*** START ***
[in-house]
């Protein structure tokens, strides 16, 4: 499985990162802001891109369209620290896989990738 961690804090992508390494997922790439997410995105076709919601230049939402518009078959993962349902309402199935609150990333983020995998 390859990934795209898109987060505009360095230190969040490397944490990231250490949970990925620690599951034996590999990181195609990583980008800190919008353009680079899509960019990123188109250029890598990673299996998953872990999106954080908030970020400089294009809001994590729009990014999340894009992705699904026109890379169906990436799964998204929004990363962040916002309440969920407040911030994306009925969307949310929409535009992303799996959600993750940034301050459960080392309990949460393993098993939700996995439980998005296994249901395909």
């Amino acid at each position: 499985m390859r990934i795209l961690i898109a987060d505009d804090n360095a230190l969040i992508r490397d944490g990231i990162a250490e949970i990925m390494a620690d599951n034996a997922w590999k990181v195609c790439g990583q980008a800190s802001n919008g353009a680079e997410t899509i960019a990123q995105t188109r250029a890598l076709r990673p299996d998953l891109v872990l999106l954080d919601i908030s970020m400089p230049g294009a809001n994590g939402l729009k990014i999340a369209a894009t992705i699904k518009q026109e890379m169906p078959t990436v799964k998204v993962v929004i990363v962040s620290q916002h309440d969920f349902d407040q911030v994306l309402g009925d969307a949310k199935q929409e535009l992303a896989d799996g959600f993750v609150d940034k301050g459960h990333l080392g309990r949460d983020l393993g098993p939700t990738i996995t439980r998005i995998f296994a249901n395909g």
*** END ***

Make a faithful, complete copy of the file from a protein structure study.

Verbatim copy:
[in-house]
């Protein structure tokens, strides 16, 4: 499985990162802001891109369209620290896989990738 961690804090992508390494997922790439997410995105076709919601230049939402518009078959993962349902309402199935609150990333983020995998 390859990934795209898109987060505009360095230190969040490397944490990231250490949970990925620690599951034996590999990181195609990583980008800190919008353009680079899509960019990123188109250029890598990673299996998953872990999106954080908030970020400089294009809001994590729009990014999340894009992705699904026109890379169906990436799964998204929004990363962040916002309440969920407040911030994306009925969307949310929409535009992303799996959600993750940034301050459960080392309990949460393993098993939700996995439980998005296994249901395909």
């Amino acid at each position: 499985m390859r990934i795209l961690i898109a987060d505009d804090n360095a230190l969040i992508r490397d944490g990231i990162a250490e949970i990925m390494a620690d599951n034996a997922w590999k990181v195609c790439g990583q980008a800190s802001n919008g353009a680079e997410t899509i960019a990123q995105t188109r250029a890598l076709r990673p299996d998953l891109v872990l999106l954080d919601i908030s970020m400089p230049g294009a809001n994590g939402l729009k990014i999340a369209a894009t992705i699904k518009q026109e890379m169906p078959t990436v799964k998204v993962v929004i990363v962040s620290q916002h309440d969920f349902d407040q911030v994306l309402g009925d969307a949310k199935q929409e535009l992303a896989d799996g959600f993750v609150d940034k301050g459960h990333l080392g309990r949460d983020l393993g098993p939700t990738i996995t439980r998005i995998f296994a249901n395909g």